Long Day's Journey Into Night
Long Day's Journey Into Night Society and Class Quotes
How we cite our quotes:
CATHLEEN Starts guiltily when she sees Tyrone – with dignity. Dinner is served, Sir. Raising her voice unnecessarily. Dinner is served, Ma'am. She forgets her dignity and addresses Tyrone with good-natured familiarity. So you're here, are you? Well, well. Won't Bridget be in a rage! I told her the Madame said you wouldn't be home. Then reading accusation in his eye. Don't be looking at me that way. If I've a drop taken, I didn't steal it. I was invited. She turns with huffy dignity and disappears through the back parlor. (3.1.113)
People say "in vino, veritas": under the influence of wine, we speak the truth. If that's true, we can observe real resentment on the part of Cathleen, the Tyrones' servant, toward her employer. She clearly considers herself his equal, and she refuses to be looked down upon.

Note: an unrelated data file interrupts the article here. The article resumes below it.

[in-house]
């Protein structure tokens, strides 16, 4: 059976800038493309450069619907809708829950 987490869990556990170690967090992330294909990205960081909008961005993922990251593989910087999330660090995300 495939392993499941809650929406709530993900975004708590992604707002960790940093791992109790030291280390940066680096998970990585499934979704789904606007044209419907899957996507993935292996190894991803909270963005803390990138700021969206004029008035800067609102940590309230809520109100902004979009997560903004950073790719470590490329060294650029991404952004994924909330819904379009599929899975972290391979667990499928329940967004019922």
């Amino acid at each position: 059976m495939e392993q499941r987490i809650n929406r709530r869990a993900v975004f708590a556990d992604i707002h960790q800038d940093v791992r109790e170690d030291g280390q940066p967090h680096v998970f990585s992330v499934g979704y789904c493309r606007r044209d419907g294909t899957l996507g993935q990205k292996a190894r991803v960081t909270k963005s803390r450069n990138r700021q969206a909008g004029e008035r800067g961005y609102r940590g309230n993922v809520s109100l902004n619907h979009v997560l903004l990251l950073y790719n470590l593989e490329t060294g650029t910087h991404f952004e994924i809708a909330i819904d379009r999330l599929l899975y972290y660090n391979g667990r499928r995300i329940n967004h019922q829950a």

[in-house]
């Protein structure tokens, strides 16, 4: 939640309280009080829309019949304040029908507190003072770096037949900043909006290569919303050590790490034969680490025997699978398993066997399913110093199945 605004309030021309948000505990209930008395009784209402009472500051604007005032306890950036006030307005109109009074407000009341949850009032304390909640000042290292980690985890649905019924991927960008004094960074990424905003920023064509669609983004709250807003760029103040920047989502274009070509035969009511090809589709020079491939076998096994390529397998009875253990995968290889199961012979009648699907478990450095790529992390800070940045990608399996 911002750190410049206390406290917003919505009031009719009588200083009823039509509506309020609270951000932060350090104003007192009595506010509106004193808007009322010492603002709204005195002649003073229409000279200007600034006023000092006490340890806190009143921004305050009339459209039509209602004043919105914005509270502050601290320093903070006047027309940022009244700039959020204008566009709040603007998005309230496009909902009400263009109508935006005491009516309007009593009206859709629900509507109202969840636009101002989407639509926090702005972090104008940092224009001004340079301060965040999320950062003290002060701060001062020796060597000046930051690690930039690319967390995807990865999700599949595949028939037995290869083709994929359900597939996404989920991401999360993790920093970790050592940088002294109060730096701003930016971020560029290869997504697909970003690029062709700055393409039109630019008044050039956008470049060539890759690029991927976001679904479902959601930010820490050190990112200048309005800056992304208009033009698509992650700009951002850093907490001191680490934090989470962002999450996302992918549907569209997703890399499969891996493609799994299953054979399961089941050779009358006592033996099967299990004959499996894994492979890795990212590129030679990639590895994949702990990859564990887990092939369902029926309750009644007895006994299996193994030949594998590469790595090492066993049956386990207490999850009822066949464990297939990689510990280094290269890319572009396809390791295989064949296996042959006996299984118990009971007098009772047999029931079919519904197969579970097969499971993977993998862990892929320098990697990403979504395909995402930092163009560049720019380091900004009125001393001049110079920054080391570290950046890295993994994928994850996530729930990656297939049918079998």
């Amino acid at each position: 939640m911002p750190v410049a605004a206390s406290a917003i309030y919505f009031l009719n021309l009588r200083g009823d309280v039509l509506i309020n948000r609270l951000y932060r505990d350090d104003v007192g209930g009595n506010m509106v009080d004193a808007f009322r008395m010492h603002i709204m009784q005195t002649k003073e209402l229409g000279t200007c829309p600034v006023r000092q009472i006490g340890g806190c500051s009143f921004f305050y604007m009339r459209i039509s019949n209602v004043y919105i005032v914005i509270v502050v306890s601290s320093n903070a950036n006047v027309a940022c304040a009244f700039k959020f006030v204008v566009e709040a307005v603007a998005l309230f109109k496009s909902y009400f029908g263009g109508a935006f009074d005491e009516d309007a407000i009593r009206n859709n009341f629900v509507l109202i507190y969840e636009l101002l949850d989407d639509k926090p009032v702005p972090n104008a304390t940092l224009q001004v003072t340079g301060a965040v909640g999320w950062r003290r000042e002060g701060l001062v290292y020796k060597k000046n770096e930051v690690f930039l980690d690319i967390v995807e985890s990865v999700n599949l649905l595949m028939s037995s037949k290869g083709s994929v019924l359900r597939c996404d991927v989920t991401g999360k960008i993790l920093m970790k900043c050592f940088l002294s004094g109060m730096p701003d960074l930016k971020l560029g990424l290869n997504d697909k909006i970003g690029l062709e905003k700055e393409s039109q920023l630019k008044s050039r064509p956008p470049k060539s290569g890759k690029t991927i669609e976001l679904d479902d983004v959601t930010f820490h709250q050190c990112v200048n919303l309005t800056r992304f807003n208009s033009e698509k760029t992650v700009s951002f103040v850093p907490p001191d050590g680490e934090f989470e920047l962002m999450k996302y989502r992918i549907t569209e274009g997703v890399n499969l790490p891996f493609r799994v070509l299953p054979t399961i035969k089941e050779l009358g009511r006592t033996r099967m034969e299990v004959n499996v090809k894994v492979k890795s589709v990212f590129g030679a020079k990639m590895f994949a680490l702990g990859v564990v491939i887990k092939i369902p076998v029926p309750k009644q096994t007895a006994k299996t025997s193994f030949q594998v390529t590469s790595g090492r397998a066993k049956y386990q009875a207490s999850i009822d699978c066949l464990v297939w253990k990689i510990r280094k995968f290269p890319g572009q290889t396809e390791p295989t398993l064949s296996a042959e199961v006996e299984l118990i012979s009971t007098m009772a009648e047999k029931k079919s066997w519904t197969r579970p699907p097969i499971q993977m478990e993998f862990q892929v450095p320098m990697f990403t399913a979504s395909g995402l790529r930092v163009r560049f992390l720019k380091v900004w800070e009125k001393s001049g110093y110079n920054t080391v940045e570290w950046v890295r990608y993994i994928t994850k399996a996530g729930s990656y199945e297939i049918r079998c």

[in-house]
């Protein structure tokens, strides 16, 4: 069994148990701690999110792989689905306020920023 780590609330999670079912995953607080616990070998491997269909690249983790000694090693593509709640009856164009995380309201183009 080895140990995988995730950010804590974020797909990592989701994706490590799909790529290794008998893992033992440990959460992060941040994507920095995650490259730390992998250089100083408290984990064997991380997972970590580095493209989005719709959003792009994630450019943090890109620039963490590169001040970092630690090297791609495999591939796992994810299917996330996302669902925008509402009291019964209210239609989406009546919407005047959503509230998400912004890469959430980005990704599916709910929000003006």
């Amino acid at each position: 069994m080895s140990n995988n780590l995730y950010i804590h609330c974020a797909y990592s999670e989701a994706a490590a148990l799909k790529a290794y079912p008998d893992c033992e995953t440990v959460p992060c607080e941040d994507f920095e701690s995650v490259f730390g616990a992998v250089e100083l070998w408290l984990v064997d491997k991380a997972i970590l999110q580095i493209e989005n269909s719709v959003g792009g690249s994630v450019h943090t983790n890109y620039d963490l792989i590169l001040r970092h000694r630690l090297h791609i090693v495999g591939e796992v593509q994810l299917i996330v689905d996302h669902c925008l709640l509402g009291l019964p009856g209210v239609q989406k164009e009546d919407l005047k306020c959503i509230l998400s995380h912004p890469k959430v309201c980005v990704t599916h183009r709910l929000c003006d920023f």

JAMES A sweet spectacle for me! My first-born, who I hoped would bear my name in honor and dignity, who showed such brilliant promise! (4.1.211)
An easy point to forget is that, if Edmund dies, Jamie will be the Tyrones' only surviving son. The Tyrone name, which James had hoped to elevate to a level of social honor and dignity, is in serious danger, with Jamie a loafer and Edmund at death's door. This moment could spell the end of the legacy James would have liked to create.
JAMIE Trying to control his sobs. I've known about Mama so much longer than you. Never forget the first time I got wise. Caught her in the act with a hypo. Christ, I'd never dreamed before that any women but whores took dope! (4.1.194)
This is like that crushing moment kids have, when they realize their parents aren't perfect. Jamie's feelings are further complicated by the issue of social class, since he decides his mother must be no better than a prostitute – a member of his society's lowest class. And this also makes his relationship to "Fat Violet" all the more significant, since he's clearly seeking affection and validation from a woman – or should we say, mother figure?